“Valentine’s Day is always a disaster,” said Tom Sheeran, sitting beside his date, Theresa Harrison, in a center pew. “Restaurants are always crowded, roses are expensive, people are miserable, so how could this be any worse?”

“My wife’s in Ethi­o­pia. and I didn’t have any plans for Valentine’s Day, so why not?” Selcuk Karaoglan said. “But I don’t really even like Starbucks.”

Outside, protesters dressed as unicorns, the Monopoly Man and Cupid gathered to hold signs (including one that weirdly just said: “This is a sign”) while music blared from a truck parked across the street: “You’re so vain/ You probably think this song is about you.”

But inside the synagogue, it was a relatively sleepy affair. Historian Doris Kearns Goodwin interviewed Schultz for almost an hour in front a sold-out crowd; a crowd, that unlike his stop in New York City (“Don’t help elect Trump, you egotistical billionaire,” plus an expletive), did not feature any outbursts.

There were even people there who supported him: Starbucks managers grateful for the company he built, small-business owners looking for inspiration and members of the endangered species known as the “centrist.”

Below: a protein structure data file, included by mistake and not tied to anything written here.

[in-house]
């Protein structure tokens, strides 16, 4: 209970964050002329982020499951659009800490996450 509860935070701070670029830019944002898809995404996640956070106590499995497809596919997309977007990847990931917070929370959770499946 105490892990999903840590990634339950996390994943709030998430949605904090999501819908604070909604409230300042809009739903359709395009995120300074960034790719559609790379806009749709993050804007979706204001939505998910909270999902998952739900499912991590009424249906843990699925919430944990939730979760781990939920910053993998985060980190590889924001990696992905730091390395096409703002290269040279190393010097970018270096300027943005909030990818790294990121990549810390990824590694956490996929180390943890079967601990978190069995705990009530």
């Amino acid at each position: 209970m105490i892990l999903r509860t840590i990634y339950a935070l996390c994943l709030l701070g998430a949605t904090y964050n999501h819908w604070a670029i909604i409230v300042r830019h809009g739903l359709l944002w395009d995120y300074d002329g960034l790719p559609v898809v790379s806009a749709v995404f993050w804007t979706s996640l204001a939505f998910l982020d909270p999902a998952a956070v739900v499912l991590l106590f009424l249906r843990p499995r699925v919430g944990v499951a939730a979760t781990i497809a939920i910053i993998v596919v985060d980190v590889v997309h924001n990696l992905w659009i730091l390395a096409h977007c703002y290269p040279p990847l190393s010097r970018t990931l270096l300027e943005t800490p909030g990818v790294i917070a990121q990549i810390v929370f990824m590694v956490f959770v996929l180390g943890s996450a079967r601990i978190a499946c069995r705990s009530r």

A protester holds a placard outside Schultz’s talk in downtown Washington. (Alex Wroblewski/Bloomberg)

“I think it would be a tremendous symbol to unite the country if he were elected,” said David Conn, a government employee, who isn’t a fan of the president but unlike most Democrats doesn’t think Trump is ruining everything he touches. “Anyone who thinks a Democrat is suddenly going to solve all the problems is very fool-hearted.”

Even Kearns Goodwin, who has written books on Abraham Lincoln, Teddy Roosevelt and Lyndon Johnson, began the evening by granting Schultz a compliment: He offered, she said, something her usual subjects lacked.

“You’re alive,” she said. “You’re not dead. It’s great.”